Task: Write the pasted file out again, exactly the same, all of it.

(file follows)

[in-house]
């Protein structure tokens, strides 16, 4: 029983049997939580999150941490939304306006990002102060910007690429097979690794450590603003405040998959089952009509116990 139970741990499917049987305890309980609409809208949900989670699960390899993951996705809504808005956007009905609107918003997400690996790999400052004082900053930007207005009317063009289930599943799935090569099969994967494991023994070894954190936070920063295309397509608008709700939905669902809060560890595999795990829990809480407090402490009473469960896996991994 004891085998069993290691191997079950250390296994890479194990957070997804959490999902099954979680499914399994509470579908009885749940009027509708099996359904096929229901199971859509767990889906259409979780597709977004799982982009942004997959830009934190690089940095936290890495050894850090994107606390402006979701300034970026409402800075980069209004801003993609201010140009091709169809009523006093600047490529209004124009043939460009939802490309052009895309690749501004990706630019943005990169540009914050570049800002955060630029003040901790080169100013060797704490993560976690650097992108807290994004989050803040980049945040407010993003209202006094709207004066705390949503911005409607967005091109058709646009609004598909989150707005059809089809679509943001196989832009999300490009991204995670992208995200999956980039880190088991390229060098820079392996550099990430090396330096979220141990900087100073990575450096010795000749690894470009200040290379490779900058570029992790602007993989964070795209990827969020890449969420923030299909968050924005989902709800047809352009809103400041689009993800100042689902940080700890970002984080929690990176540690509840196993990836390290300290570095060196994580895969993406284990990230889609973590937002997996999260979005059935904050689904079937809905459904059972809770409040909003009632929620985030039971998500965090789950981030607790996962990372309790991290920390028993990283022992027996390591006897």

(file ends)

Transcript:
[in-house]
């Protein structure tokens, strides 16, 4: 029983049997939580999150941490939304306006990002102060910007690429097979690794450590603003405040998959089952009509116990 139970741990499917049987305890309980609409809208949900989670699960390899993951996705809504808005956007009905609107918003997400690996790999400052004082900053930007207005009317063009289930599943799935090569099969994967494991023994070894954190936070920063295309397509608008709700939905669902809060560890595999795990829990809480407090402490009473469960896996991994 004891085998069993290691191997079950250390296994890479194990957070997804959490999902099954979680499914399994509470579908009885749940009027509708099996359904096929229901199971859509767990889906259409979780597709977004799982982009942004997959830009934190690089940095936290890495050894850090994107606390402006979701300034970026409402800075980069209004801003993609201010140009091709169809009523006093600047490529209004124009043939460009939802490309052009895309690749501004990706630019943005990169540009914050570049800002955060630029003040901790080169100013060797704490993560976690650097992108807290994004989050803040980049945040407010993003209202006094709207004066705390949503911005409607967005091109058709646009609004598909989150707005059809089809679509943001196989832009999300490009991204995670992208995200999956980039880190088991390229060098820079392996550099990430090396330096979220141990900087100073990575450096010795000749690894470009200040290379490779900058570029992790602007993989964070795209990827969020890449969420923030299909968050924005989902709800047809352009809103400041689009993800100042689902940080700890970002984080929690990176540690509840196993990836390290300290570095060196994580895969993406284990990230889609973590937002997996999260979005059935904050689904079937809905459904059972809770409040909003009632929620985030039971998500965090789950981030607790996962990372309790991290920390028993990283022992027996390591006897």